Literature: the digital divide

Only way out now is to play around with print medium as its nature at times has been more powerful than its message

Tariq Mahmud February 22, 2016
The writer is an author and a former interior secretary. He teaches at Lahore University of Management Sciences

Lahore’s literary scene, during the past few weeks, witnessed some heart-warming events. These included an evening in the memory of Jamila Hashmi, renowned novelist and a short-story writer, the Faiz Aman Mela, commemorating the death anniversary of the great Faiz Ahmed Faiz, and last but definitely not the least, the Lahore Literary Festival. The latter two events are now regular annual features of the city’s life whereas the former event held special significance. In the past, some memorial lectures honouring Jamila Hashmi had been held but this year the organisers focused on an intelligently choreographed theatrical performance, which was based on her widely acclaimed short story, Sherry. In her opening remarks, Ayesha Siddiqa, the well-known analyst and the writer’s daughter, said that the occasion was an attempt to bridge the gap between the younger generation and Pakistan’s rich literary heritage. This premise is fairly well-founded.

Information technology and the new modes of communication have created a digital divide between the younger and the older generations, as well as taking the younger generation away from some of the rich and vibrant sources of our literary history. The internet and digital technology have overtaken the laborious print medium. The only way out now is to play around with the print medium as its nature at times has been more powerful than the message it tries to convey. In this regard, poetry is better placed than prose as the melody and resonance of a singer’s voice laced with musical instruments make the likes of Ghalib, Iqbal, Faiz and Faraz permeable to a larger audience.

Renowned poet Fahmida Riaz, in her introductory address at the event honouring Jamila Hashmi, aptly dealt with the topic of pre-Partition Punjab, which was known for its tolerance and the co-existence of different communities residing in the province. She elaborated on how the literary works of yore featured the mingling of Muslim, Hindu and Sikh characters without there being any stereotyping. That spoke for the society that we once lived in, which suddenly erupted with bloody violence at the time of Partition. Hashmi, who was born in East Punjab, migrated to the western part of Punjab in her teens. As a student of literature, she took up creative writing at an early age and produced some remarkable stories and novels.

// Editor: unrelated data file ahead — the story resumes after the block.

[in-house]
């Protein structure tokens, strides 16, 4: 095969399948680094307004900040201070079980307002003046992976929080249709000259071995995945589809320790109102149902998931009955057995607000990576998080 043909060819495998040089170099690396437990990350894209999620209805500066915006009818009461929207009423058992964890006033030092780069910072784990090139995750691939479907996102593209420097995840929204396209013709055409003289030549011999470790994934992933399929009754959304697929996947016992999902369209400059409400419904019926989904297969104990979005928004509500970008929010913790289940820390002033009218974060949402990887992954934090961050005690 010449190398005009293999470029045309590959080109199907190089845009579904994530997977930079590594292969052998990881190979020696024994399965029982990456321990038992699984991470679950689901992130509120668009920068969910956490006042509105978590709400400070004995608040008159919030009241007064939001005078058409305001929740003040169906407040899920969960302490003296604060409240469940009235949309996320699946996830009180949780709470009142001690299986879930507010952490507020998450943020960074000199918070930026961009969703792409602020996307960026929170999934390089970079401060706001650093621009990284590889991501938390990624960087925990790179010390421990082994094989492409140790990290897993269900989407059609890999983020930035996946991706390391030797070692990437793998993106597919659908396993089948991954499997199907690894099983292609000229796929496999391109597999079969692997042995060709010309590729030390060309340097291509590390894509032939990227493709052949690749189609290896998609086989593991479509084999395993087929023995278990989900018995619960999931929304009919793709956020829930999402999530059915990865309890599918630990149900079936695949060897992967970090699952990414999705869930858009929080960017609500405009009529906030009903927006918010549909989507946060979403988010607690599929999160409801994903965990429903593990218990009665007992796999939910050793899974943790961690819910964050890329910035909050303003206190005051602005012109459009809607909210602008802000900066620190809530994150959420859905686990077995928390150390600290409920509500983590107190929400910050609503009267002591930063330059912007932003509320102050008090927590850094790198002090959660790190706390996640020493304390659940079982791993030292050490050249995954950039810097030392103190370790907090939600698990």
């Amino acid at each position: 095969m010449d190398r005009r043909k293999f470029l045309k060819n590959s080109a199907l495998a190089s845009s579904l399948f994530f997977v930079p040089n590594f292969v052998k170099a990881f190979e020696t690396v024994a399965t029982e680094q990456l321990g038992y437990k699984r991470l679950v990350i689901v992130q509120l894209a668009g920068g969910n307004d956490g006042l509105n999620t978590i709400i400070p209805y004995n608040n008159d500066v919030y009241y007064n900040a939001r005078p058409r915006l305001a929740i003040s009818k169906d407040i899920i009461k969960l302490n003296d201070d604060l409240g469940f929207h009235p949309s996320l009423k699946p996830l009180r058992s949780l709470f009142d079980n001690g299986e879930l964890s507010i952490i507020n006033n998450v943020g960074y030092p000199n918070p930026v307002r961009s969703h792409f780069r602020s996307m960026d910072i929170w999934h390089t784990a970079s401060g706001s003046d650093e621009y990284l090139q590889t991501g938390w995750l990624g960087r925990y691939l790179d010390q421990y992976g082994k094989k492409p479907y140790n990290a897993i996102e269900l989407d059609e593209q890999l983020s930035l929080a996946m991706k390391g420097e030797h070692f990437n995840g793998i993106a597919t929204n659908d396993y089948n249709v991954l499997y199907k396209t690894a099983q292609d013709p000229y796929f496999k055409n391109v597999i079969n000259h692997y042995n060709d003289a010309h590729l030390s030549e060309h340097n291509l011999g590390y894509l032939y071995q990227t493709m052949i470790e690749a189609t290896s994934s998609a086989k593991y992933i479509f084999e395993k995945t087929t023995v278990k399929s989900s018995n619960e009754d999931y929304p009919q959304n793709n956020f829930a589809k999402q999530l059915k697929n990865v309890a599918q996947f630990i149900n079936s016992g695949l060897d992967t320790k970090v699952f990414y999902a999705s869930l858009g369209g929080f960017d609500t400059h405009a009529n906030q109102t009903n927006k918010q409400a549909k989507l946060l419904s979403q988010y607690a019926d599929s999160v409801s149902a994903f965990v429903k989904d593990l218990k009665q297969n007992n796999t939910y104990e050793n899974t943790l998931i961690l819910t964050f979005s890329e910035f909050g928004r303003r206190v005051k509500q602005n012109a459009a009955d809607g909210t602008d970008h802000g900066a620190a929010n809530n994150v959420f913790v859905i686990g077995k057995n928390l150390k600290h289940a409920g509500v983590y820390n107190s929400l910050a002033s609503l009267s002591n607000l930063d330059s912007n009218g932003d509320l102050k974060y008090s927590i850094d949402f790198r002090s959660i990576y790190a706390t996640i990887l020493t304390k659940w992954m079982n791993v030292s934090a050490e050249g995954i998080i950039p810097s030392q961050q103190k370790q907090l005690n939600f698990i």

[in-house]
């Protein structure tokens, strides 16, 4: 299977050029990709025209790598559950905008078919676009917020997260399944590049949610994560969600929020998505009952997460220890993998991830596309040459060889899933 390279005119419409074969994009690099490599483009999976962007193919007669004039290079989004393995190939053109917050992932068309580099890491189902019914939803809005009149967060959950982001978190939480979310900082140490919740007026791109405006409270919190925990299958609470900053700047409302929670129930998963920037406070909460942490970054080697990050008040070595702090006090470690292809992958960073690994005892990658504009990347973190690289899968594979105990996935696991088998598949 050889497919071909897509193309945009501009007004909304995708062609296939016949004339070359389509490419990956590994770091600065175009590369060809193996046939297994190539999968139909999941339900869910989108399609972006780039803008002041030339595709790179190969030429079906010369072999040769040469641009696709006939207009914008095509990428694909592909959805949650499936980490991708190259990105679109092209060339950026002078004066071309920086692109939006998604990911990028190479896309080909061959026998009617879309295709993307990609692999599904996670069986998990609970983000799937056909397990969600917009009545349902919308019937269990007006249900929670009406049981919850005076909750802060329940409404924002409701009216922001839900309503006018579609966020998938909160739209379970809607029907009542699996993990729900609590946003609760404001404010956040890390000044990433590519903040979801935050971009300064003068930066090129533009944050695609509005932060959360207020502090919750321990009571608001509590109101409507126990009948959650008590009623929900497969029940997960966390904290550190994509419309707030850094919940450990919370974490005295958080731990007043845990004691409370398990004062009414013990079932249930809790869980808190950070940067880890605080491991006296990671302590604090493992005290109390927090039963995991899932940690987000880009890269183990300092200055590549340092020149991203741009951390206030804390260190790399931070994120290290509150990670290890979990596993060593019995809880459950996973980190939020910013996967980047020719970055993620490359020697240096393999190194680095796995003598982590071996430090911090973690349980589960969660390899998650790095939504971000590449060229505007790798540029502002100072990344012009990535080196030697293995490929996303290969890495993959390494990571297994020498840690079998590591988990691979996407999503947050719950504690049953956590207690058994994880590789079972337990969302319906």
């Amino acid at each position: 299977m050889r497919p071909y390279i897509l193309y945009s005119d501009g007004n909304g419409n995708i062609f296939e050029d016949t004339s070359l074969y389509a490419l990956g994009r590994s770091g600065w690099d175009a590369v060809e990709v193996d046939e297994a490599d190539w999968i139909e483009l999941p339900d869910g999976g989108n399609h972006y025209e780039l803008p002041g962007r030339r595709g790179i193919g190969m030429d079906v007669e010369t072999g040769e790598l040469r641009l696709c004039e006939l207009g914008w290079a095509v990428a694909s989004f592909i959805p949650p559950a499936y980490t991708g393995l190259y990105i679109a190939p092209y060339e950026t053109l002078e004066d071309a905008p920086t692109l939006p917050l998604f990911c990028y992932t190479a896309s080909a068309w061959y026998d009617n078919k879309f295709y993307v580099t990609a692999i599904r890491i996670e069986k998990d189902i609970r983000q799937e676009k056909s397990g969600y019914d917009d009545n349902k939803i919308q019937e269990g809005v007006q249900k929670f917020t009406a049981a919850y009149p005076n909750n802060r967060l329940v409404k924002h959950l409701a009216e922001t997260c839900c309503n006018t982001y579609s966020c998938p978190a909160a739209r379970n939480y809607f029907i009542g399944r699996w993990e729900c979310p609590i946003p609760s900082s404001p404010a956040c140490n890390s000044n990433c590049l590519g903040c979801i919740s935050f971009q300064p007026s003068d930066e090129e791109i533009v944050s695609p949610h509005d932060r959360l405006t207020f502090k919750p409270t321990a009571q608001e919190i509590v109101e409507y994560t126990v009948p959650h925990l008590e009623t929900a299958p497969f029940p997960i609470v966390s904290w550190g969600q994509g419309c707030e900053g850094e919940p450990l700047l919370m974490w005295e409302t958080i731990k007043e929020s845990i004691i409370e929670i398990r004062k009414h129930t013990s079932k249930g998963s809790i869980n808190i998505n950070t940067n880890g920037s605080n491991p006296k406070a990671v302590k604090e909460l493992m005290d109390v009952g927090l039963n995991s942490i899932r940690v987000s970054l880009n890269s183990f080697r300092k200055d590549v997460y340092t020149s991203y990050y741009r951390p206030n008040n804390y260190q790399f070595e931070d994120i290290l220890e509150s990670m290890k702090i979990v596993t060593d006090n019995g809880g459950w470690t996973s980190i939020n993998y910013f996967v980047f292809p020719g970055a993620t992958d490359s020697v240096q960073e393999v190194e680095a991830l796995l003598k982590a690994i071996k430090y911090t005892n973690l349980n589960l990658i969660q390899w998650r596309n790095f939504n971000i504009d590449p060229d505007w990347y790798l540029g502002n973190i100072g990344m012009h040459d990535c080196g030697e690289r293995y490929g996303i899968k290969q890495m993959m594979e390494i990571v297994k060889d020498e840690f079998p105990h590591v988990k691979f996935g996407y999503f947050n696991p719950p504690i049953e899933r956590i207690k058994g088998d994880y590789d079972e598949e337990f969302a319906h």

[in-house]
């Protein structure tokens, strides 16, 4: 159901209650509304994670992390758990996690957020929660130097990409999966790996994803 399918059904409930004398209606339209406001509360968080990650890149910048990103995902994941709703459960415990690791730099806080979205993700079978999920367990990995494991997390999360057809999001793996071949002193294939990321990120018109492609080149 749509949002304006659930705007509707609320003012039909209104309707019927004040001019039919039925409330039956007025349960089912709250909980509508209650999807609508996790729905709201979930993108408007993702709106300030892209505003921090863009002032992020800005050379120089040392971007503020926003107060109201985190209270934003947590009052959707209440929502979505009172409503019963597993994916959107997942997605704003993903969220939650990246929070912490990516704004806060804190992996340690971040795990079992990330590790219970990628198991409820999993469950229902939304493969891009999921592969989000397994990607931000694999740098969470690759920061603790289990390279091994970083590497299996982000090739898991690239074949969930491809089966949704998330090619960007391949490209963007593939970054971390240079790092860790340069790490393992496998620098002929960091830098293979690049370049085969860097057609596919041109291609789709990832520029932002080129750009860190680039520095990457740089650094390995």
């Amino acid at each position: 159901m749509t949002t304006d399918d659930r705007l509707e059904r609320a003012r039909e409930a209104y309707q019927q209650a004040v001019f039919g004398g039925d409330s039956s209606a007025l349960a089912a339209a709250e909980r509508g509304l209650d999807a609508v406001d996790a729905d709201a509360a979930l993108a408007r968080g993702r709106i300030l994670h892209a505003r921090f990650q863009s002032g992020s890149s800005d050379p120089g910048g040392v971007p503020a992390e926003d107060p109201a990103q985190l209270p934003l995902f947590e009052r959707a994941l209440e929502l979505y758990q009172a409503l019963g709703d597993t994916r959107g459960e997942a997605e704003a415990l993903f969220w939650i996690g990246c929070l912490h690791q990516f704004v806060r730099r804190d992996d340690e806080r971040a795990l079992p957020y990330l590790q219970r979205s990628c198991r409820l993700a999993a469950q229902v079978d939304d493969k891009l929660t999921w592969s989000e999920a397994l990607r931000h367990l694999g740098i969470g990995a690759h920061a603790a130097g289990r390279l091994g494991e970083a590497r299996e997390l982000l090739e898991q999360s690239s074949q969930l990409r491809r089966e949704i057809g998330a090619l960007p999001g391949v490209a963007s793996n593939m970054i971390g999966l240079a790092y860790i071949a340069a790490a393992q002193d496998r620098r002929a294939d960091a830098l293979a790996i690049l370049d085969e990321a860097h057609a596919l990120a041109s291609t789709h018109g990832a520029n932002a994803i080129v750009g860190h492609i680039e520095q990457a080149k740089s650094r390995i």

There is no denying the fact that the events of Partition reek of misery and bloodshed and show how the worst in humans can be brought out. But at the same time, the event also led to some of the finest literary works produced in the subcontinent, both in terms of poetry and prose. Whether it was Saadat Hassan Manto’s Toba Tek Singh or Khol Do, Khushwant Singh’s Train to Pakistan or Amrita Pritam’s poetry, these are all deeply etched in the memories of readers even today.

People in our part of the world have always lived at multiple levels. This has been the case with the literary discourse as well. Scholars and writers in the subcontinent drew on varied sources and linguistic reservoirs. They realised the importance of Arabic, Persian and Sanskrit while enriching their literary genre. Rooted in local mores and ethos, they were deeply influenced by the civilisational tides emanating from the centre points of the Arab heartland. These streams permeated into the subcontinent through the fertile literary soil of Persia.